2. Social Factors

Biological Factors

Kenner was known to manufacture toys that allowed kids to do the same things they saw their parents or other adults doing (Hix, 2014). The Easy-Bake Oven did just that by allowing children to cook real food on a smaller version of an oven that they had in their home. The first designs were for both boys and girls but then quickly began marketing towards primarily girls. Advertisements including commercials, newspaper ads, and the packaging showed young girls baking with it. A couple even showed a girl serving a boy the food she made, which portrayed that women cook for men while the men worked. Since the new gender neutral model was released, it kept the same idea and purpose for boys to feel comfortable and allow them to do the same exact thing as the girls.


The Easy Bake Oven has changed society’s view on who is allowed to bake. It was always marketed towards young girls so they can bake just like their mothers. Once there was a lot of discussion and petitions about Hasbro not including boys in the advertising and not having a gender neutral product, Hasbro redesigned the oven. The new gender neutral oven now includes neutral coloring and design that has helped change gender roles across the country. Now instead of having the stereotypical image associated with the product that women were only good to be housewives, including boys in the images and allowing them to feel comfortable using the oven has helped society (Roberts, 2014). It doesn’t just stop at the Easy-Bake Oven, more and more discussion of the importance of having gender neutral toys and aisles has become very important for American parents. Toy manufactures and big-box retailers have been trying to eliminate gendered toy marketing (Shaw, 2015).


The Easy-Bake Ovens always had the same stigma that it was for girls only through the years, even through the 60s it was clear that, (cooking + baking= femininity) (Breselor, 2010). In the early years they tried to make it look like a less traditional way of baking by creating a popcorn maker, candy maker, and chocolate maker that did not resemble an oven. This was a way they wanted to include boys. In the 60s women in America were just beginning to enter the work force and were allowed more choices and freedom, but it was always shown that women belong in the house to clean and cook while men went out and worked. There are many stories of men who look back at old versions of the Easy-Bake Ovens and remember how badly they wanted one as a child but thought it was too girly. Yet, as of 2011, women only accounted for 20 percent of chefs (Decker, 2012). As for other countries, Sweden made their Toys R Us Christmas catalog gender neutral with boys playing with dolls and girls playing with guns. While neighboring countries, Norway, Denmark and Germany, has very specific gender stereotypes in their same catalogs (Goodenough, 2012). Canada and Australia are also trying to end gender stereotypes when it comes to toys, by advertising pink Nerf guns, but not going as far as Sweden (Braw, 2014).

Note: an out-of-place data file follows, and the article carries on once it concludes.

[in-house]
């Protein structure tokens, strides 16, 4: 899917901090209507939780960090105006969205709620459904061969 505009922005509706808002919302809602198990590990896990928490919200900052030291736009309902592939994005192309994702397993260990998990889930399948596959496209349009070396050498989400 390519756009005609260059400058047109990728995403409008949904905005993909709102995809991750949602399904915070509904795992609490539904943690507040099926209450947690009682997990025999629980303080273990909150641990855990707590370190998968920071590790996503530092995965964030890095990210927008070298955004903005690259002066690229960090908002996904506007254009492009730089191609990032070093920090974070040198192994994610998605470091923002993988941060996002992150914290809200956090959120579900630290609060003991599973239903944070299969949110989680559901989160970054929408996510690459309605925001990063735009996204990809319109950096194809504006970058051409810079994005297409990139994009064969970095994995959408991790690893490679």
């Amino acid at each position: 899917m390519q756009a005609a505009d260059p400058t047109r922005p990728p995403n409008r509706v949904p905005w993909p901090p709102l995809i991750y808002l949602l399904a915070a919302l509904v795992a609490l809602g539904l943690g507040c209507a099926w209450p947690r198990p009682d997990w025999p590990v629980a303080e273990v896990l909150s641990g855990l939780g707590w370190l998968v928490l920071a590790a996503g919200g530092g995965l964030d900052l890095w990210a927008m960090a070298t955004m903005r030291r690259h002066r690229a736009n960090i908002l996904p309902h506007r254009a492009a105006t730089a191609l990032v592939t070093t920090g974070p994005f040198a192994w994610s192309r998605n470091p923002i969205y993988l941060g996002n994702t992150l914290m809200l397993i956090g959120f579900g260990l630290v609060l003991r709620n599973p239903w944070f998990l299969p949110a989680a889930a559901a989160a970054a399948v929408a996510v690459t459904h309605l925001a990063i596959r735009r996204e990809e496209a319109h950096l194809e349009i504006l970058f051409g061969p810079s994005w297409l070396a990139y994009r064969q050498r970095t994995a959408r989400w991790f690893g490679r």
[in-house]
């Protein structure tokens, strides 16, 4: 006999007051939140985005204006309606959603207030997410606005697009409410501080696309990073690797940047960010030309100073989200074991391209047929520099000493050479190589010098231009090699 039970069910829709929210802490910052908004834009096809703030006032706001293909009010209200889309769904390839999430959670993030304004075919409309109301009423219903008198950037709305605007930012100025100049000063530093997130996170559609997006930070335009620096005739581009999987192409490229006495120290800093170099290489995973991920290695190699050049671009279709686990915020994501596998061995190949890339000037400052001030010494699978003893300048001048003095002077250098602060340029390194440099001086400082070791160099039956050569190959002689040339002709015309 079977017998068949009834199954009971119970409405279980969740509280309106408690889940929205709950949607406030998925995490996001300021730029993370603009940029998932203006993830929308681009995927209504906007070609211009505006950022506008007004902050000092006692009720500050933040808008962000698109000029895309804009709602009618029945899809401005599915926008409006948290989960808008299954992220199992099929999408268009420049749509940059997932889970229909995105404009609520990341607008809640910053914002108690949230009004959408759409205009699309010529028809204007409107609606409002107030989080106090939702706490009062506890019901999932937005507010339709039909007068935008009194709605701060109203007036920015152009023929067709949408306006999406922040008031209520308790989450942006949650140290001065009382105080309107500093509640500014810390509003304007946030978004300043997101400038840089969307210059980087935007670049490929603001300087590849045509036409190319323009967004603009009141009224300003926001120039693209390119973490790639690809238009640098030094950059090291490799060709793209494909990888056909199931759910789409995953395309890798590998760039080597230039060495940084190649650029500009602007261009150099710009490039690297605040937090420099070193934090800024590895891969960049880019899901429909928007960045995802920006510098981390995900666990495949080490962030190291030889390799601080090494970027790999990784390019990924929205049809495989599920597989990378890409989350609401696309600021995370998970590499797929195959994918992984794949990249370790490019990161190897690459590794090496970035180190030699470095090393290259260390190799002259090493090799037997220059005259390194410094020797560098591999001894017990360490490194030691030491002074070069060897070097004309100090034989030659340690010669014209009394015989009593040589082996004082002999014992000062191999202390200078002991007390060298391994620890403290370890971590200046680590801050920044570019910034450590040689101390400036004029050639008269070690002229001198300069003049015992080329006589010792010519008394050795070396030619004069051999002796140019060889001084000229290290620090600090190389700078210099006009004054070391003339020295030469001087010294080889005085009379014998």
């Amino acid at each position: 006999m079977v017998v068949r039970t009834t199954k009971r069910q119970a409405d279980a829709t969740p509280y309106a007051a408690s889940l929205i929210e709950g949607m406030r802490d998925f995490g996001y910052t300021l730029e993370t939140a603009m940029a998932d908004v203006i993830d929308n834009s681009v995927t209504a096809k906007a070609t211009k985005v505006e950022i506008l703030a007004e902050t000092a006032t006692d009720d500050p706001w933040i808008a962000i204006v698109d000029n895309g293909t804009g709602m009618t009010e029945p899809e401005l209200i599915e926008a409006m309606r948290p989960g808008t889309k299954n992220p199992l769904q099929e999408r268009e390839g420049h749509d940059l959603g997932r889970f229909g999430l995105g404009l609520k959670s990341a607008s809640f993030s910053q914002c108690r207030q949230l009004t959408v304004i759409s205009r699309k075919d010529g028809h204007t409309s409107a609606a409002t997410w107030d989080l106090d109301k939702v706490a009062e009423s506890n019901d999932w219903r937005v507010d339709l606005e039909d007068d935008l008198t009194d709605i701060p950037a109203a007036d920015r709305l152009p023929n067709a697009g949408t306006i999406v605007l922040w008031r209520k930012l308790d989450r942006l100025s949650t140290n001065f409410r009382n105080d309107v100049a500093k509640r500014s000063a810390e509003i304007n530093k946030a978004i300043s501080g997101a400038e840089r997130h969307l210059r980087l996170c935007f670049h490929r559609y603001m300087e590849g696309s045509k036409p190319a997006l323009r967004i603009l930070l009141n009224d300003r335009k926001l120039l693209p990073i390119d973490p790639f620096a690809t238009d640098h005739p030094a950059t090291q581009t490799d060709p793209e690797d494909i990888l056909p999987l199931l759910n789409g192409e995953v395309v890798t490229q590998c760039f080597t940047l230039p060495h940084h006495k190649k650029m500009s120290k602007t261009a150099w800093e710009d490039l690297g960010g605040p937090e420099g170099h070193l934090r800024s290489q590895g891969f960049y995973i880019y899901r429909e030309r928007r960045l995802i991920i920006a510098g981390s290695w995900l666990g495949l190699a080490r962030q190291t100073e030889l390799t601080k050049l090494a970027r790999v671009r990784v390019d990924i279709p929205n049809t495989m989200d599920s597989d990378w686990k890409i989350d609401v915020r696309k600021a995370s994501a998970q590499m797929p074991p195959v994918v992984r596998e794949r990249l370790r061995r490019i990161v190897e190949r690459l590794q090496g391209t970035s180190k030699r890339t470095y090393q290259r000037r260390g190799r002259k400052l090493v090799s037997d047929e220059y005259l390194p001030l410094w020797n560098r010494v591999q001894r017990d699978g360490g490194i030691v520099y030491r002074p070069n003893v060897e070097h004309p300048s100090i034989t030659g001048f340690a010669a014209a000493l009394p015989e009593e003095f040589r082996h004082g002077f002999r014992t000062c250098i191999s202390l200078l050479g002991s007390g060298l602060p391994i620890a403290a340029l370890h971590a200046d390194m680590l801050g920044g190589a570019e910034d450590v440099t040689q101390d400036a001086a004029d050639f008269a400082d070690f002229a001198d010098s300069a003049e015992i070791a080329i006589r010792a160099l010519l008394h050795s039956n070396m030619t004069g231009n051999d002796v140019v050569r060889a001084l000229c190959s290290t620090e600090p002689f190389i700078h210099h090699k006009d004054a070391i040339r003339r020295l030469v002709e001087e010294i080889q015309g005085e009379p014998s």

In 2012 Hasbro reported a net revenue of $4.09 billion which is a 2% from 2011 net revenue of $4.29 (Hasbro Investor, 2013). In the girl’s category they reported higher net revenues from My Little Pony products, and the Easy-Bake Oven and mixes. Over the years the price of the oven has increased a lot. In 1963 it cost $15.95, 1972 it cost $10.99, and in 2006 it cost $25.99 for the oven. When they switched from incandescent light bulb to the new heating element, Hasbro was able to raise the price from $28.99 in 2007 up to $49.99 in 2014 (Hasbro, 2015). Now the Ultimate Oven will cost $ 54.99. The price of the product relates to the time period and can affect the parents or adults who buy the Easy-Bake Oven for their children.


The Easy-Bake Ovens relied on incandescent light bulbs as their heating source until 2007. In 2007 George W. Bush signed the law that banned incandescent light bulbs as part of the energy act that required efficient upgrades in light bulbs (Clabough, 2011). It was harder to find incandescent light bulbs and many people thought the Easy-Bake Oven would stop being manufactured. However, Hasbro redesigned the ovens with a new heating element that was able to cook the mixes at 375 Fahrenheit instead of the 350 Fahrenheit. With this new heating source came a large price increase.


The Easy-bake Oven is not used for specific educational reasons, or used in the classroom. However, when children use the oven they are practicing their reading skills by following the directions as well as their measuring skills. For many of the recipes the children need to measure out a specific amount of water for example 1 cup or ½ cup and mix the batter. When they put the batter in the oven they need to set the timer and wait for the food to be done to take it out.

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